Immigrant Population at Record High in 2004
Total Up 4 Million Since 2000, Half of Growth from Illegal Aliens
WASHINGTON (November 2004) - An analysis of data not yet published by
the Census Bureau shows that the nation's immigrant population (legal
and illegal) reached a new record of more than 34 million in March of
2004, an increase of over 4 million just since 2000. The fact that
immigration has remained so high indicates that immigration does not
rise and fall in
close step with the economy, as some have imagined. The report, entitled
Economy Slowed, But Immigration Didn't: The Foreign-born Population
2000-2004, is available online at the Center's Web site: www.cis.org.
Among the findings:
* The 34.24 million immigrants (legal and illegal) now living in the
country is the highest number ever recorded in American history and a
4.3-million increase since 2000.
* Of the 4.3 million growth, almost half, or 2 million, is estimated to
be from illegal immigration.
* In the data collected by the Census Bureau, there were roughly 9
million illegal aliens. Prior research indicates that 10 percent of
illegal aliens are missed by the survey, suggesting a total illegal
population of about 10 million in March of this year.
* The same data also show that in the years between 2000 and 2004,
nearly 6.1 million new immigrants (legal and illegal) arrived from
Arrivals are offset by deaths and return migration among immigrants
already here, so the total increased by 4.3 million.
* The 6.1 million new immigrants who arrived in the four years since
2000 compares to 5.5 million new arrivals in the four years prior to
2000, during the economic expansion.
* The pace of immigration is so surprising because unemployment among
immigrants increased from 4.4 to 6.1 percent, and the number of
unemployed immigrants grew by 43 percent.
* States with the largest increase in their immigrant population were
Texas, Georgia, North Carolina, New Jersey, Maryland, Washington,
Arizona, and Pennsylvania.
'The idea that immigration is a self regulating process that rises and
falls in close step with the economy is simply wrong,' said Steven
Camarota, the report's author and the Center's Director of Research.
'Today, the primary sending countries are so much poorer than the United
States, even being unemployed in America is still sometimes better than
staying in one's home country.'
Other findings in the report:
* Unlike current immigration, evidence from the nineteenth and early
twentieth centuries indicates that economic downturns in the United
States did have a very significant impact on immigration levels.
* As a share of the nation's total population, immigrants now account
for nearly 12 percent, the highest percentage in over 80 years.
* Recent immigration has had no significant impact on the nation's age
structure. If the 6.1 million immigrants who arrived after 2000 had not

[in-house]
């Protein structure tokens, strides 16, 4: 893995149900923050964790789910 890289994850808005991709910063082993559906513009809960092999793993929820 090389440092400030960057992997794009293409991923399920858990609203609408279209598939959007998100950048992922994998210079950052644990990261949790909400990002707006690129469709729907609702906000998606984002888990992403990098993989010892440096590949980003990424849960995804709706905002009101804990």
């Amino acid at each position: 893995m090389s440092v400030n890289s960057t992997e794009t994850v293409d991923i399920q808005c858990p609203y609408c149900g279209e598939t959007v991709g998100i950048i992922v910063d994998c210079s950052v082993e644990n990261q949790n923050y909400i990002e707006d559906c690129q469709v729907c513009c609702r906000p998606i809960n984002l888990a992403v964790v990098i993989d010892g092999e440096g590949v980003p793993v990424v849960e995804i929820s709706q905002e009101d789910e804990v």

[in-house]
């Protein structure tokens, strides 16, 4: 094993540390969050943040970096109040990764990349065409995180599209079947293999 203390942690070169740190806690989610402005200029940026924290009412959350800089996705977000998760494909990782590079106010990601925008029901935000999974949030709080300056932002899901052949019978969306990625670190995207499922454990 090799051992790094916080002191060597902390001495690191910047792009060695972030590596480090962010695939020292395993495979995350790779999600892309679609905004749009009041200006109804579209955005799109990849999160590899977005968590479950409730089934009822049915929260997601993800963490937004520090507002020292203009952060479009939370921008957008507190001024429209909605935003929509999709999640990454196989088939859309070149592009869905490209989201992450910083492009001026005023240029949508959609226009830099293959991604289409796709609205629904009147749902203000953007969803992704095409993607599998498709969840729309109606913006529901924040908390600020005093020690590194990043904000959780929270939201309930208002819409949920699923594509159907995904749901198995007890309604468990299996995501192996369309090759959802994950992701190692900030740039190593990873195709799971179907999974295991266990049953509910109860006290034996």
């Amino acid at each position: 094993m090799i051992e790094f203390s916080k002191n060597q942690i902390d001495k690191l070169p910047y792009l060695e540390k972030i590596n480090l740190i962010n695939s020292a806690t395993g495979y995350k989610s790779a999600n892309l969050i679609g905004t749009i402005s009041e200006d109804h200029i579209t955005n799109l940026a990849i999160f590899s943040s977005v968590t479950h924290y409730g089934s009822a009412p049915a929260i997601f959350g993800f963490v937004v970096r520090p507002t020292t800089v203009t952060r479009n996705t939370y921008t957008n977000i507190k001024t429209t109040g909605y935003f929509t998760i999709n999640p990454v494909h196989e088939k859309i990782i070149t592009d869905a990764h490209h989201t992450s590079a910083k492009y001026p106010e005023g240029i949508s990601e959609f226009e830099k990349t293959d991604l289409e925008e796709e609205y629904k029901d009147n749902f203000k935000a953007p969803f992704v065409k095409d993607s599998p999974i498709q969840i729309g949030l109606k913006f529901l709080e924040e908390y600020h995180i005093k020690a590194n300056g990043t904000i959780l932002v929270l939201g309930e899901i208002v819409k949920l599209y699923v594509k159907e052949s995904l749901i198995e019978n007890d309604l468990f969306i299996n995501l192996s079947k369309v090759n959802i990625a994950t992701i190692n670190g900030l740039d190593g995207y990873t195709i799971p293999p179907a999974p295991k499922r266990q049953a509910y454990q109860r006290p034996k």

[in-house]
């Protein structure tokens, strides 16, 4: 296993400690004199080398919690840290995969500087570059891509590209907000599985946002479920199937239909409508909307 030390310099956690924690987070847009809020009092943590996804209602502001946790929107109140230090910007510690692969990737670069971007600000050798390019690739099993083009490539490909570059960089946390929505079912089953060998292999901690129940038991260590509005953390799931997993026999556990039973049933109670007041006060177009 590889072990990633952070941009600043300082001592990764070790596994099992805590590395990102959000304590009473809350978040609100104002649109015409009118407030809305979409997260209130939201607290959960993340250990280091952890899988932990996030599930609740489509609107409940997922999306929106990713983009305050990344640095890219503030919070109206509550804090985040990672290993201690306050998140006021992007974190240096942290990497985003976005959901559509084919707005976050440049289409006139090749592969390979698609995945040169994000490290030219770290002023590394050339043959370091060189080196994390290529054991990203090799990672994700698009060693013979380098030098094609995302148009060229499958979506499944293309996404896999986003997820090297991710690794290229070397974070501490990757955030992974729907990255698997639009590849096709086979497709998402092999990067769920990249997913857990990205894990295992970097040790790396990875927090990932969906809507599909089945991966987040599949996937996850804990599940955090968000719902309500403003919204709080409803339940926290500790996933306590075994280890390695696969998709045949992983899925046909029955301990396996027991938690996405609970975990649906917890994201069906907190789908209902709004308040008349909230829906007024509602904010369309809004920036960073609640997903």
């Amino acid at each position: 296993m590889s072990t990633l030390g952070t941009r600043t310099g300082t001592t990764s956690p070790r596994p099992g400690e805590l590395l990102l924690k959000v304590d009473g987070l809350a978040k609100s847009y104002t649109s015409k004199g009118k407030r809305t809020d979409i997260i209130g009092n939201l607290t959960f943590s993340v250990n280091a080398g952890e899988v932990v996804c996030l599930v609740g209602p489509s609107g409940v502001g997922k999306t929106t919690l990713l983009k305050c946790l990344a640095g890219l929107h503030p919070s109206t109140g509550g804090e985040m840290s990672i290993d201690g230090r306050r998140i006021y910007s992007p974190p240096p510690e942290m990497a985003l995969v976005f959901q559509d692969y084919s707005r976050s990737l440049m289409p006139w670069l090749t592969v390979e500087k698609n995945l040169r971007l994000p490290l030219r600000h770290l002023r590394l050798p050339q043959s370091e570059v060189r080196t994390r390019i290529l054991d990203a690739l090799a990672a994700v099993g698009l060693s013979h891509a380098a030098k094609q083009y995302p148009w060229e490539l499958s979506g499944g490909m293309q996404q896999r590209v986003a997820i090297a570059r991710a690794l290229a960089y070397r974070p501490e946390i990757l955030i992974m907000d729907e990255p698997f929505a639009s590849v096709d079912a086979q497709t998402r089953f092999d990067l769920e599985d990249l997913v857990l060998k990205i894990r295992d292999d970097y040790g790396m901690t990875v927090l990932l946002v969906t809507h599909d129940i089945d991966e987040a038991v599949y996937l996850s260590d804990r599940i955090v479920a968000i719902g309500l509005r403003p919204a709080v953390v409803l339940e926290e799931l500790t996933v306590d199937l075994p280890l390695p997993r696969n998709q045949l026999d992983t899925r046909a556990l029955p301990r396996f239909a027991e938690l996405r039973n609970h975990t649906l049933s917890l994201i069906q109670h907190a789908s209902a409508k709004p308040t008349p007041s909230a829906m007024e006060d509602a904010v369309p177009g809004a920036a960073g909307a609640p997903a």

come, the average age in America would be virtually unchanged at 36
* The diversity of the immigrant population continues to decline, with
the top country, Mexico, accounting for 31 percent of all immigrants in
2004, up from 28 percent in 2000, 22 percent in 1990, and 16 percent in
No Major Change in Policy After 9/11. It is important to realize that
there has been no major change in the selection criteria used or
numerical limits placed on legal immigration, even after September 11th.
Moreover, immigration enforcement efforts have actually become more lax
in recent years. While visa applicants from some parts of the world may
have to wait a little longer for approval and a tiny number of illegal
selected countries may have been detained, this does not constitute a
major change in policy and has no meaningful impact on the number of
people settling in the United States.
Disconnect from Economy. The primary sending countries today are much
poorer relative to the United States than were the primary sending
countries in the past. The much higher standard of living in the United
States exists even during recessions. Moreover, people come to America
for many reasons, including to join family, to avoid social or legal
obligations, to take advantage of America's social services, and to
enjoy greater personal and political freedom. Thus even a prolonged
economic downturn is unlikely to have a large impact on immigration
levels. If we want lower immigration levels it would require enforcement
of immigration laws and changes to the legal immigration system.
Data Source: The information for the report comes from the March Current
Population Surveys (CPS) collected by the Census Bureau, also called the
Annual Social and Economic Supplement. The March data include an
extra-large sample of minorities and is considered one of the best
sources of information on immigrants, referred to as the foreign- born
by the Census Bureau. The foreign-born are defined as persons living
here who were not U.S. citizens at birth. Because all children born in
the United States to foreign born are by definition natives, the sole
reason for the dramatic increase in the foreign-born population is new